Overactive let-down (OALD) reflex results in the forceful release of milk from the breast when the infant is suckling. It usually occurs only with the first let-down in the breastfeeding session, though in some cases the woman may have more than one let-down. Another name for this is hyper-milk ejection.
The cause of an OALD reflex is not yet known. It may be due to an abnormally strong reaction to the hormone called oxytocin which is released during suckling or nipple stimulation. It could also be that such women produce too much milk.
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Why is OALD reflex important?
When the OALD reflex is present, the rush of milk means that the baby drinks too much too fast, ingesting a lot of air during the act of swallowing. As the baby grows to expect this phenomenon, the reaction may range from reluctance to feed to downright aversion or typical colicky symptoms. Mothers may even think that the baby is ready to wean, when actually what is occurring is the baby’s display of inability to handle such a large volume of milk.
The baby may not learn to latch on properly, or may develop an abnormal latch-on. In such babies the end of the nipple may be the point of attachment, in an effort to protect against the over-abundant supply of milk during the OALD. Some babies may pull off at this time and then not latch on again. This can cause pain and trauma to the mother’s nipple.
OALD reflex can occur by itself or as part of the oversupply syndrome or oversupply colic. Other associated problems include the engorgement of the breast with overproduction of milk during lactation, as well as difficulties with breathing and swallowing patterns in infancy.
OALD reflex can be managed by:
- Massaging the breast gently from the periphery to the center before nursing, so as to prevent the sudden let down of excessive amounts of milk.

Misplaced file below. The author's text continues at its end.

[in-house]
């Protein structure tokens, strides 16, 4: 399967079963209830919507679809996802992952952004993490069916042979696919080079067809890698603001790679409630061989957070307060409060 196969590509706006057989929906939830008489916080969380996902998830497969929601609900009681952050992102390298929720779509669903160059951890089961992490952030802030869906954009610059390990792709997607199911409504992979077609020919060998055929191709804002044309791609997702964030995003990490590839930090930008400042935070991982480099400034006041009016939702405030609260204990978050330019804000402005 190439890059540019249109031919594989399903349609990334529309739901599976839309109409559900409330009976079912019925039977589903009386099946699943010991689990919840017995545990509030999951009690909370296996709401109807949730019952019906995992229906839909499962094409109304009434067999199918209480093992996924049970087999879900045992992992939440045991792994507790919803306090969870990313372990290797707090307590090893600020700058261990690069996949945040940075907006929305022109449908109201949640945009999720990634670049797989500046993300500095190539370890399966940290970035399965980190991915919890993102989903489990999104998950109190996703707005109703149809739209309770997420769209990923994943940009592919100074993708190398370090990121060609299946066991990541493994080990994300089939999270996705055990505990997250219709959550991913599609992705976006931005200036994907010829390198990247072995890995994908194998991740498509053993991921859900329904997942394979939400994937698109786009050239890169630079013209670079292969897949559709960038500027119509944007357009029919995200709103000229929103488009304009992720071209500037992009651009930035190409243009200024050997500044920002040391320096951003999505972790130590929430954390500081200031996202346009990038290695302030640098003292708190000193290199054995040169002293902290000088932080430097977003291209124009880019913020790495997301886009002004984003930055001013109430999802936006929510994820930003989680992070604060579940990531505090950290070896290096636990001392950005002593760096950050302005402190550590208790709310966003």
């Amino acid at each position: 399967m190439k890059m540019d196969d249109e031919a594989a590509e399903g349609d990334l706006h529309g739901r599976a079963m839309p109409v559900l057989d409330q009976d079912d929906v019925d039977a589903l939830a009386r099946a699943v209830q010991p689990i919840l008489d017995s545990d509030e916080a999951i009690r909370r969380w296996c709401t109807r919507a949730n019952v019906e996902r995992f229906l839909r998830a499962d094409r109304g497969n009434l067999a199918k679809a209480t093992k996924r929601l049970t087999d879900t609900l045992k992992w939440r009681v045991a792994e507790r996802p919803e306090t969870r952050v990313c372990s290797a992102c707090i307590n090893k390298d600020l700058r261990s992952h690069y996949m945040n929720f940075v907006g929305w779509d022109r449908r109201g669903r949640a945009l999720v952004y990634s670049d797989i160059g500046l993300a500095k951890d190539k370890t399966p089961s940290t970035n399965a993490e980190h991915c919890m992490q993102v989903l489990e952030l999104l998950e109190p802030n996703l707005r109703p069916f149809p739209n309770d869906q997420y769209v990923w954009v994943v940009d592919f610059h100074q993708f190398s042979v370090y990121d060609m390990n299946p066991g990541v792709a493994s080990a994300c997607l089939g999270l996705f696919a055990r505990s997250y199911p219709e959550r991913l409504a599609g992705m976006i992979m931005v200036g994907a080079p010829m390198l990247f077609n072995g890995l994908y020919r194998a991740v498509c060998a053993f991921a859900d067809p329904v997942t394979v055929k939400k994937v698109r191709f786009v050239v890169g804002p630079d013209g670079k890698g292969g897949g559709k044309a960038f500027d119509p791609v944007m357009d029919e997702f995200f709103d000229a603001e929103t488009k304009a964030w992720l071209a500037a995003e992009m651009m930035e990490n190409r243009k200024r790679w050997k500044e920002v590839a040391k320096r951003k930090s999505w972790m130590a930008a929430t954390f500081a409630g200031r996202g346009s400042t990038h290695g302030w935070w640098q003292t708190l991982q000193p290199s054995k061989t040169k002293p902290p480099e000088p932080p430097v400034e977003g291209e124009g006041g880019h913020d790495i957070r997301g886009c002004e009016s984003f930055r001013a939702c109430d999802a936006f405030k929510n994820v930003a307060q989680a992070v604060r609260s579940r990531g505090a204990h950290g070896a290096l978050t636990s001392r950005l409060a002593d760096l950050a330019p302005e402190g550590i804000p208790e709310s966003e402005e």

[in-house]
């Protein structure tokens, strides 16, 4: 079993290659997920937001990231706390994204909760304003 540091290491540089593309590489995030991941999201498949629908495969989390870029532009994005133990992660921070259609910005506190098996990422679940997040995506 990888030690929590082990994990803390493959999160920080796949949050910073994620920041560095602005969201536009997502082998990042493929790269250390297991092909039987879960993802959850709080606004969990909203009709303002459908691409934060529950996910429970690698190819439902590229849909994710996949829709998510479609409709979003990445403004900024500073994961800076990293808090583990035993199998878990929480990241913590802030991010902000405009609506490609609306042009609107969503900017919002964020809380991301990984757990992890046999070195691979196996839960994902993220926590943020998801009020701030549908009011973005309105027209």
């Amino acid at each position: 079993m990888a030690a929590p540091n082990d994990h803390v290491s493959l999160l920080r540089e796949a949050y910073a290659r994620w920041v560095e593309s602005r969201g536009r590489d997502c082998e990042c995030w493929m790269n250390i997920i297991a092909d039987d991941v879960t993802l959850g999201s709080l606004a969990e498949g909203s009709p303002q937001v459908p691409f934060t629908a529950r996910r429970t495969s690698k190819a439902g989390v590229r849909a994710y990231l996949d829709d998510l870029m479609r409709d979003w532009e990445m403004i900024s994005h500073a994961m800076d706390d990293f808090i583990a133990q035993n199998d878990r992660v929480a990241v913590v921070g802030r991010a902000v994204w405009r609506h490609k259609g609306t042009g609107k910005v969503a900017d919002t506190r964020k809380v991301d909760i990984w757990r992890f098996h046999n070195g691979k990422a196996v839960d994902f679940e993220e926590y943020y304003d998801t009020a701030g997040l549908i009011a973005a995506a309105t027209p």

- Warm breast compresses before nursing can help to get rid of some milk before the baby suckles.
- Cool compresses for a few minutes before nursing may reduce the engorgement.
- It may be wise to express the first milk by hand before beginning to suckle the infant, to avoid the difficulty of swallowing too much milk.
- In other cases, it may be possible to stop nursing for a few moments once the letdown starts, so that the initial strong flood of milk is released safely.
- The baby may also be nursed in a position in which excess milk can drain from the mouth, such as when the mother is leaning back, so that the baby’s mouth faces down to the nipple.
- Removing the baby from the nipple is advisable when the baby’s breathing sounds as if there is difficulty in swallowing. This may be done by gently putting a finger inside the baby’s mouth and easing out the nipple. Once the letdown has reduced, the baby should be allowed to suckle again.
- The breastfeeding session should continue with the same breast till the baby goes to sleep or stops drinking, so that the baby gets the hind milk as well as the fore milk. This is also called block feeding. Only one breast is used to feed the baby, once or several times, for around 3 hours, following which the other side is used. It may be wise to empty both breasts prior to the start of this practice to prevent engorgement of one breast.
- If the baby doesn’t seem to be getting enough milk with only one breast offered for 3 hours, as evidenced by less than 6 wet diapers in 24 hours, the woman may use one breast per feed rather than per block of 3 hours. She should make sure that the baby nurses long enough at the breast to get the protein-rich hind milk.
- Keeping an absorbent pad nearby is advisable to soak up the milk that leaks out with the letdown, while waiting for the flow to reduce a little. This keeps the clothing dry and clean.
To prevent the breast from becoming overfilled or engorged with milk, the baby should be nursed at least 10 times every 24 hours, leaving a gap not longer than 5 hours at night - even for a very sleepy baby. Normally, babies should be fed on demand, at least every 2-3 hours. Frequent nursing reduces the strength of the letdown reflex.
If the other breast needs to be pumped for the sake of comfort, the mother should consult a professional so that proper emptying occurs. Adequate communication with the primary care provider can be an opportunity to share all the important information and ensure necessary care for both the mother and the baby.
Reviewed by: Dr Tomislav Meštrović, MD, PhD